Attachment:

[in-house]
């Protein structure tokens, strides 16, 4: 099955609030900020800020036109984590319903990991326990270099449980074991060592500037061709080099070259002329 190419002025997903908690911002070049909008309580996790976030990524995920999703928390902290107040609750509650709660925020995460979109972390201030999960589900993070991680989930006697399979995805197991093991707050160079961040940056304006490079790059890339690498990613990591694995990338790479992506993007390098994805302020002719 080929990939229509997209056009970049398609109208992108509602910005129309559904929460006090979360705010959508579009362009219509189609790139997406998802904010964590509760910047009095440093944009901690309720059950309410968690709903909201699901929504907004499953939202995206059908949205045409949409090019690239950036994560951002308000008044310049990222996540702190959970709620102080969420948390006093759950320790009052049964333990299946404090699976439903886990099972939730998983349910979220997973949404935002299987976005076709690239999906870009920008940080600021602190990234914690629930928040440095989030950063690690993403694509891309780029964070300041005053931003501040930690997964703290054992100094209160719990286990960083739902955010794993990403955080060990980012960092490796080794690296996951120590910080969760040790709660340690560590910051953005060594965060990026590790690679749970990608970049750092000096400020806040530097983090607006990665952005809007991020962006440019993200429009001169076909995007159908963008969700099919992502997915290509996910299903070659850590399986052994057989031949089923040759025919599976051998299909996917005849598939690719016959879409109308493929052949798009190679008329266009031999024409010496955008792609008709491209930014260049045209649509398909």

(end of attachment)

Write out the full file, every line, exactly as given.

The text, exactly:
[in-house]
């Protein structure tokens, strides 16, 4: 099955609030900020800020036109984590319903990991326990270099449980074991060592500037061709080099070259002329 190419002025997903908690911002070049909008309580996790976030990524995920999703928390902290107040609750509650709660925020995460979109972390201030999960589900993070991680989930006697399979995805197991093991707050160079961040940056304006490079790059890339690498990613990591694995990338790479992506993007390098994805302020002719 080929990939229509997209056009970049398609109208992108509602910005129309559904929460006090979360705010959508579009362009219509189609790139997406998802904010964590509760910047009095440093944009901690309720059950309410968690709903909201699901929504907004499953939202995206059908949205045409949409090019690239950036994560951002308000008044310049990222996540702190959970709620102080969420948390006093759950320790009052049964333990299946404090699976439903886990099972939730998983349910979220997973949404935002299987976005076709690239999906870009920008940080600021602190990234914690629930928040440095989030950063690690993403694509891309780029964070300041005053931003501040930690997964703290054992100094209160719990286990960083739902955010794993990403955080060990980012960092490796080794690296996951120590910080969760040790709660340690560590910051953005060594965060990026590790690679749970990608970049750092000096400020806040530097983090607006990665952005809007991020962006440019993200429009001169076909995007159908963008969700099919992502997915290509996910299903070659850590399986052994057989031949089923040759025919599976051998299909996917005849598939690719016959879409109308493929052949798009190679008329266009031999024409010496955008792609008709491209930014260049045209649509398909």